Thursday, April 28, 2016

The Rise and Fall of American Growth

American productivity growth used to be a lot higher than it is now. In the century between 1870 and 1970, and especially in the fifty years between 1920 and 1970, the American increased his productivity at a pace he has not been able to match since. Robert Gordon examines the history and the potential causes of American growth over different periods in American history in The Rise and Fall of American Growth.

The history lessons were fantastic. Gordon describes the many innovations over the last couple of centuries that have sparked changes in how we live, and they are fascinating. Many of these changes made things we already do a lot easier, while others made possible things we could never do before. When the latter took place, the productivity and standard of living estimates don't even capture the benefits.

This leads me to my first quibble with the book. For his productivity measure, Gordon uses Total Factor Productivity (TFP), which is an estimate after subtracting productivity that is estimated from growth in capital and labour skills. So already TFP is a measure on which one can't count on precision, because there are a lot of assumptions that have already gone into its calculation. Then, since TFP is a already an underestimate of growth (because new things are not captured), I don't really know how one can base a whole lot of conclusions on a reliance on these numbers, even if they are supplemented by his supporting qualitative opinions that today's changes in how we live aren't as beneficial as past ones. This is especially true when year to year and decade to decade, productivity measures change rather rapidly.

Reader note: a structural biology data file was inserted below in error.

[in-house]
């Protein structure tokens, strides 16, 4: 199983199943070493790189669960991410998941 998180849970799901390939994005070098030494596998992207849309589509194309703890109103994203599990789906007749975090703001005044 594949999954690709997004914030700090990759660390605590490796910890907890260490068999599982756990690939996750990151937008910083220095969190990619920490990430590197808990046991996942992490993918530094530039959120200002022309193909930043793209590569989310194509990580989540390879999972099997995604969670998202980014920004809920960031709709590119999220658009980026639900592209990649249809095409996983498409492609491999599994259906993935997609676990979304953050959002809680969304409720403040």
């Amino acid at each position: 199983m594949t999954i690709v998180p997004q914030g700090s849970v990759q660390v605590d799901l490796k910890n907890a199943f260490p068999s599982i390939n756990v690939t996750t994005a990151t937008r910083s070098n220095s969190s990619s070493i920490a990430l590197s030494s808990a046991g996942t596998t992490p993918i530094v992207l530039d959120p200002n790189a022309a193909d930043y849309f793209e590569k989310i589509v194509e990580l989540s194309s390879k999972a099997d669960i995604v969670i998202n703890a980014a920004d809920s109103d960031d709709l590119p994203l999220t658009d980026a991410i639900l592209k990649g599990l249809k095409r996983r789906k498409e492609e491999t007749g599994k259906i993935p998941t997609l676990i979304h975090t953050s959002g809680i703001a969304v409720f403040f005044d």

Gordon then uses the trending history to make estimates of productivity growth in the future. So it felt to me like assumptions are being based on assumptions are being based on even more assumptions, which I found hard to take. Especially because his outlook is so pessimistic. He touches on a number of coming technologies (driverless cars, 3D printing etc) but doesn't see them as being as life-altering as I do.

I would have liked to see him take on some of the standard arguments for why productivity growth may have fallen as of late, if he's going to put forth this own theories. For example, productivity in manufacturing seems to be a lot easier to achieve, and so as manufacturing has fallen as a share of the economy, productivity gains are harder to come by. Also, demographics may play a role, as the elder boomers who are a big share of the population are at stages of their lives where they may no longer be able to improve their productivities like they could in their 20's, 30's and 40's. Neither of these subjects were touched on.

I also found some apparent contradictions that I think betray the author's biases. For example, he celebrates the productivity gains for society as a result of freed up workers who used to chop up ice for ice boxes before the invention of the refrigerator, but laments the loss of manufacturing jobs today as some sort of hollowing out of the middle class. (I really don't understand the obsession many people seem to have with manufacturing jobs. No one sheds a tear for the all the agricultural jobs that were lost as we've gone from 70% working in agriculture to less than 1%.)

It was a heavy read, too. The book clocked in at over 1000 pages, and it was at times a chore to read. I decided to slog through it, however, because the history lessons were worth it for me.


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